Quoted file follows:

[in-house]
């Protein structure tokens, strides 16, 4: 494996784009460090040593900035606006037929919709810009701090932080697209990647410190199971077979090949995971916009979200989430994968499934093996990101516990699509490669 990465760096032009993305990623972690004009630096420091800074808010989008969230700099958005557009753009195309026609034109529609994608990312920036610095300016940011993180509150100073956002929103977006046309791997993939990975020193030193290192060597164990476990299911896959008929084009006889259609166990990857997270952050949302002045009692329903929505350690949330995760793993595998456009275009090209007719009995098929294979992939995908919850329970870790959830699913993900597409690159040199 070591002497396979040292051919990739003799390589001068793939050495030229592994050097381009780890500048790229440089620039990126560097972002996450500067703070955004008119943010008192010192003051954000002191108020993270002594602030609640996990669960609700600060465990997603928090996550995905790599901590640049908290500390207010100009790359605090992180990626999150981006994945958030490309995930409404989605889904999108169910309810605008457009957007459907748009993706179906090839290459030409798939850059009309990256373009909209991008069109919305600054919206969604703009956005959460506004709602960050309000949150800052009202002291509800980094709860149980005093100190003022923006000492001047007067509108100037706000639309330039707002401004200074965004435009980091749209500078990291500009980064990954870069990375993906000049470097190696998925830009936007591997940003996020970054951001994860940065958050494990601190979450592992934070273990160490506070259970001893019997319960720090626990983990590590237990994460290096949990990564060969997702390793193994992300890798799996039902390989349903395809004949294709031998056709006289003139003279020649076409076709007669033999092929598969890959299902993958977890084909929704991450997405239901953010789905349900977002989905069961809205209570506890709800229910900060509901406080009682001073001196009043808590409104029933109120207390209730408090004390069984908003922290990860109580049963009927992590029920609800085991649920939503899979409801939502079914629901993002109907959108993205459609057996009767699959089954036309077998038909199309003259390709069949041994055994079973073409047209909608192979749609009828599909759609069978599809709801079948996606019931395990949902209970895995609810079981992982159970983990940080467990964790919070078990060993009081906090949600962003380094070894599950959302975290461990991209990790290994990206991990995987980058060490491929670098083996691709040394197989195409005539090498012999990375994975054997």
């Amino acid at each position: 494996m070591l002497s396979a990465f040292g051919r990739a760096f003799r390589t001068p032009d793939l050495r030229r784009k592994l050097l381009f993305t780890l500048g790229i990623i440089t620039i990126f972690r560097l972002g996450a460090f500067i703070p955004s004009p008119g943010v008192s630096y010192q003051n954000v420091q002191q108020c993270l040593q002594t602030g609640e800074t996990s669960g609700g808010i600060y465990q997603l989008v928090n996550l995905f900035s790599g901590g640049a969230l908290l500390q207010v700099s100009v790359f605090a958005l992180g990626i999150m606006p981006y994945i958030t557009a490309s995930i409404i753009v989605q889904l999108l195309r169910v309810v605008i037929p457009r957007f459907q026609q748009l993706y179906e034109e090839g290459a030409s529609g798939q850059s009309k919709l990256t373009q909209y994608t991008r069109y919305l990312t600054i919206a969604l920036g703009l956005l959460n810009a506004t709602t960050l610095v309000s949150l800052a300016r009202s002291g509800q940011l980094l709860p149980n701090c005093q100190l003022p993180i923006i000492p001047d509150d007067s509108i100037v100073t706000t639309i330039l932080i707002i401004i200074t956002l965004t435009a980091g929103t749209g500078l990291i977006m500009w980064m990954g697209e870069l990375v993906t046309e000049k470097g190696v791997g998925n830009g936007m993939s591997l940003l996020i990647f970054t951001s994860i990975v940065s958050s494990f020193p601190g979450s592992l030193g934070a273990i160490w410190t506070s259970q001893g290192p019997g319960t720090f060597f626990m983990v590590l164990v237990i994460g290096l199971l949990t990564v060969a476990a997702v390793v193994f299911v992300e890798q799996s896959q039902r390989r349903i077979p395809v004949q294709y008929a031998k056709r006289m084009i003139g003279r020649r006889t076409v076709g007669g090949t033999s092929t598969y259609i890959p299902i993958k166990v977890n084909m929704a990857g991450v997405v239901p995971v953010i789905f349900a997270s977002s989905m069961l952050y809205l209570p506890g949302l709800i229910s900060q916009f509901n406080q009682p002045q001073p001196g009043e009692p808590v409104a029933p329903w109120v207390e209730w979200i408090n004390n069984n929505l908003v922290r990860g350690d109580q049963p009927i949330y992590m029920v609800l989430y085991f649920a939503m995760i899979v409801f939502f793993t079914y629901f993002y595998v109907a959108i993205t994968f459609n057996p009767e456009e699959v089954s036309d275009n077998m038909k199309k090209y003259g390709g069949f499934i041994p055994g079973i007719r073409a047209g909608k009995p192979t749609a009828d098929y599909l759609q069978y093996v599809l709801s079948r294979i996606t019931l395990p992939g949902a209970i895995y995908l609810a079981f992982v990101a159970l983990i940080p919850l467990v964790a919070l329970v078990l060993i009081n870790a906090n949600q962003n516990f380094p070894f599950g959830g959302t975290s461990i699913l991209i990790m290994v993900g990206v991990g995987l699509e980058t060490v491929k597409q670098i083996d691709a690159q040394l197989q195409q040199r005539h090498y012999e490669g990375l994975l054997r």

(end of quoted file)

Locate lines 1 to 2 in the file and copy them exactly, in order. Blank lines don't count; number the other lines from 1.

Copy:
[in-house]
């Protein structure tokens, strides 16, 4: 494996784009460090040593900035606006037929919709810009701090932080697209990647410190199971077979090949995971916009979200989430994968499934093996990101516990699509490669 990465760096032009993305990623972690004009630096420091800074808010989008969230700099958005557009753009195309026609034109529609994608990312920036610095300016940011993180509150100073956002929103977006046309791997993939990975020193030193290192060597164990476990299911896959008929084009006889259609166990990857997270952050949302002045009692329903929505350690949330995760793993595998456009275009090209007719009995098929294979992939995908919850329970870790959830699913993900597409690159040199 070591002497396979040292051919990739003799390589001068793939050495030229592994050097381009780890500048790229440089620039990126560097972002996450500067703070955004008119943010008192010192003051954000002191108020993270002594602030609640996990669960609700600060465990997603928090996550995905790599901590640049908290500390207010100009790359605090992180990626999150981006994945958030490309995930409404989605889904999108169910309810605008457009957007459907748009993706179906090839290459030409798939850059009309990256373009909209991008069109919305600054919206969604703009956005959460506004709602960050309000949150800052009202002291509800980094709860149980005093100190003022923006000492001047007067509108100037706000639309330039707002401004200074965004435009980091749209500078990291500009980064990954870069990375993906000049470097190696998925830009936007591997940003996020970054951001994860940065958050494990601190979450592992934070273990160490506070259970001893019997319960720090626990983990590590237990994460290096949990990564060969997702390793193994992300890798799996039902390989349903395809004949294709031998056709006289003139003279020649076409076709007669033999092929598969890959299902993958977890084909929704991450997405239901953010789905349900977002989905069961809205209570506890709800229910900060509901406080009682001073001196009043808590409104029933109120207390209730408090004390069984908003922290990860109580049963009927992590029920609800085991649920939503899979409801939502079914629901993002109907959108993205459609057996009767699959089954036309077998038909199309003259390709069949041994055994079973073409047209909608192979749609009828599909759609069978599809709801079948996606019931395990949902209970895995609810079981992982159970983990940080467990964790919070078990060993009081906090949600962003380094070894599950959302975290461990991209990790290994990206991990995987980058060490491929670098083996691709040394197989195409005539090498012999990375994975054997």